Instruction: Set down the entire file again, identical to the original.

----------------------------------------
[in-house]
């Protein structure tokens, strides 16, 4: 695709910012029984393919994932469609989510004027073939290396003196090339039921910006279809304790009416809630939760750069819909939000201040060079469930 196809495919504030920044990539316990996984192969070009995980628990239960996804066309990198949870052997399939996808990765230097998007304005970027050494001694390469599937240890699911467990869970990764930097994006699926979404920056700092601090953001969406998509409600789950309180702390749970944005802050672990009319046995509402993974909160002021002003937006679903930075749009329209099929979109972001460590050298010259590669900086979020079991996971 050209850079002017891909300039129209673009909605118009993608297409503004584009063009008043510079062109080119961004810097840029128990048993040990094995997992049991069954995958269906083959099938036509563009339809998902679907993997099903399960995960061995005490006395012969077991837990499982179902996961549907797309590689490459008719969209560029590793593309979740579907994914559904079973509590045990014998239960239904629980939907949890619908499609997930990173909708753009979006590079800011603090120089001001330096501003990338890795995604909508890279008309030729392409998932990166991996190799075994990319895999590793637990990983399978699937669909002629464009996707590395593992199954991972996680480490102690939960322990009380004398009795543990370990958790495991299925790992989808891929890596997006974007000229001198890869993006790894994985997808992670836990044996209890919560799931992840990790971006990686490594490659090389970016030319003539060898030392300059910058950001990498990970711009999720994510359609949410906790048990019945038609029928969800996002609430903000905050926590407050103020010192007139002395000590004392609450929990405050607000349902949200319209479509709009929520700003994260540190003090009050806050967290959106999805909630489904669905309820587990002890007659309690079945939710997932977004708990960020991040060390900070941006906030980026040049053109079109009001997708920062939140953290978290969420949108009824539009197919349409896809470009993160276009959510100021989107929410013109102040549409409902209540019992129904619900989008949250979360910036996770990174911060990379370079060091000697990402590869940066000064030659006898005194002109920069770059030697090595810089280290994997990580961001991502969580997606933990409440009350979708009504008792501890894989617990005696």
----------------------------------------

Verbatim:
[in-house]
């Protein structure tokens, strides 16, 4: 695709910012029984393919994932469609989510004027073939290396003196090339039921910006279809304790009416809630939760750069819909939000201040060079469930 196809495919504030920044990539316990996984192969070009995980628990239960996804066309990198949870052997399939996808990765230097998007304005970027050494001694390469599937240890699911467990869970990764930097994006699926979404920056700092601090953001969406998509409600789950309180702390749970944005802050672990009319046995509402993974909160002021002003937006679903930075749009329209099929979109972001460590050298010259590669900086979020079991996971 050209850079002017891909300039129209673009909605118009993608297409503004584009063009008043510079062109080119961004810097840029128990048993040990094995997992049991069954995958269906083959099938036509563009339809998902679907993997099903399960995960061995005490006395012969077991837990499982179902996961549907797309590689490459008719969209560029590793593309979740579907994914559904079973509590045990014998239960239904629980939907949890619908499609997930990173909708753009979006590079800011603090120089001001330096501003990338890795995604909508890279008309030729392409998932990166991996190799075994990319895999590793637990990983399978699937669909002629464009996707590395593992199954991972996680480490102690939960322990009380004398009795543990370990958790495991299925790992989808891929890596997006974007000229001198890869993006790894994985997808992670836990044996209890919560799931992840990790971006990686490594490659090389970016030319003539060898030392300059910058950001990498990970711009999720994510359609949410906790048990019945038609029928969800996002609430903000905050926590407050103020010192007139002395000590004392609450929990405050607000349902949200319209479509709009929520700003994260540190003090009050806050967290959106999805909630489904669905309820587990002890007659309690079945939710997932977004708990960020991040060390900070941006906030980026040049053109079109009001997708920062939140953290978290969420949108009824539009197919349409896809470009993160276009959510100021989107929410013109102040549409409902209540019992129904619900989008949250979360910036996770990174911060990379370079060091000697990402590869940066000064030659006898005194002109920069770059030697090595810089280290994997990580961001991502969580997606933990409440009350979708009504008792501890894989617990005696």